My takeaways were a laid back lifestyle, everything cost less, and with very minimal exception – everyone was friendly. Here I sit 10 years later, and any expectations I had back then were absolutely met. Looking back now – it’s not a matter of longing. It’s a matter of looking at who I was then, where I was – and comparing who and where I am today to that guy.

I am looking forward.

“I don’t mean to say that I have already achieved these things or that I have already reached perfection. But I press on to possess that perfection for which Christ Jesus first possessed me. No, dear brothers and sisters, I have not achieved it, but I focus on this one thing: Forgetting the past and looking forward to what lies ahead, I press on to reach the end of the race and receive the heavenly prize for which God, through Christ Jesus, is calling us.”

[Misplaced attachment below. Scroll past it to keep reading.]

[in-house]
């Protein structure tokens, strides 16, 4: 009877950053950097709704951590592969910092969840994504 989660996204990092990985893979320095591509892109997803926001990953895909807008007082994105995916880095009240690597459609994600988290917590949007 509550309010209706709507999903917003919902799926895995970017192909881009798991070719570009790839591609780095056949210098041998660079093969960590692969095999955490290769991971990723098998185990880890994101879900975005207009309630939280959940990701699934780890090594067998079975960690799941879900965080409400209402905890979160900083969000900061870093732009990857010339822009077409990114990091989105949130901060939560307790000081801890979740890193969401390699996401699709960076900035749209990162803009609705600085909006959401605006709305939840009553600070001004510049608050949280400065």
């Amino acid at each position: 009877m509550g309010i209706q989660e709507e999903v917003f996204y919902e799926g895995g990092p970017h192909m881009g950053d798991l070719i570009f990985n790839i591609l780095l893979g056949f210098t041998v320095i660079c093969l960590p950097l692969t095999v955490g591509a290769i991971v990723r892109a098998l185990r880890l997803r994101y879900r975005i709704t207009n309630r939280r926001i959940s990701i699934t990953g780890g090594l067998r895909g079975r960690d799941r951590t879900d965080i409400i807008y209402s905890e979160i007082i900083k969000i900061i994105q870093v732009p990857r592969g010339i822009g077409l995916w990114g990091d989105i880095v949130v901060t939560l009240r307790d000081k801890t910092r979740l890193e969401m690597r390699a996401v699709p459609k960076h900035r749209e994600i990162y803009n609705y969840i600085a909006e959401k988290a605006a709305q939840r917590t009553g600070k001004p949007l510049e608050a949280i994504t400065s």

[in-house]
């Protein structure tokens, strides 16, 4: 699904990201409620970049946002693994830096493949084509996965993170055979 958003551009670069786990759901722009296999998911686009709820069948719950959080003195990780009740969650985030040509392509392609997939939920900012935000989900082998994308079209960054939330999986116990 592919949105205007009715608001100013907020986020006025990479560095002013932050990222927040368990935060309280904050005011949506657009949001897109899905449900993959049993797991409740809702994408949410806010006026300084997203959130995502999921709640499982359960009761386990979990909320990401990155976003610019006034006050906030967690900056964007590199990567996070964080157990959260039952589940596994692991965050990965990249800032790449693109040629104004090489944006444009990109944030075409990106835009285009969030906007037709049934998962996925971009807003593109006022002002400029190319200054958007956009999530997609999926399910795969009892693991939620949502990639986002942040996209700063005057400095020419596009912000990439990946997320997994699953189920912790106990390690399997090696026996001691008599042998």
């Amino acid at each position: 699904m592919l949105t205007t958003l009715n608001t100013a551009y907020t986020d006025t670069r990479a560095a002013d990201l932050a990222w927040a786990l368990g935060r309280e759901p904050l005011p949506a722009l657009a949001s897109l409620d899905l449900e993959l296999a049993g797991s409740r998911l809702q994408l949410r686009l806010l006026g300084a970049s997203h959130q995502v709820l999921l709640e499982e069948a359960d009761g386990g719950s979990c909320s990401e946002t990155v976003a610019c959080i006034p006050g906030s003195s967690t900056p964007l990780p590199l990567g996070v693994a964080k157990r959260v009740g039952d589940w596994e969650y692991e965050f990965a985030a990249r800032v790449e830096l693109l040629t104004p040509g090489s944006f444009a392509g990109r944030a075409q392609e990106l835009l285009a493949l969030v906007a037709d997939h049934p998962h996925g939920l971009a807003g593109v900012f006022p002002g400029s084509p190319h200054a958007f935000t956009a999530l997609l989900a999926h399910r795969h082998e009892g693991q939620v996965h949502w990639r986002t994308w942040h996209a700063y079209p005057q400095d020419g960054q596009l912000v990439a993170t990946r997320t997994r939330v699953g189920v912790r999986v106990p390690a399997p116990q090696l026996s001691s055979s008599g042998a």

Philippians 3:12-14

I know me, not as well as God does, but I do know myself. I know I am fickle. I know that when I get a head of steam in me to accomplish something, it can be fleeting. When I look back to where I was in 2012, and all that transpired since, to see that I held on to the idea of moving south all that time, that was not me – that was God all the way.

He lead me here. He wove together the life experiences which I needed to endure so I would be ready. He granted me the ability to do what I needed to do – to focus on what lies ahead. I am blessed because He has blessed me, there is no other reason than that. So here I am, two weeks in to my Georgia residency… what’s going on?

I’m mostly settled into my new home, I still need to unpack things (I have been unpacking as the need arrives) as well as discard the old packing material. There are a few things that need to get resolved at the house, the central air blows hot and there is some exposed cabling in the yard (looks like fiber optic and cable). I’m also likely hiring a landscaper to care for the yard.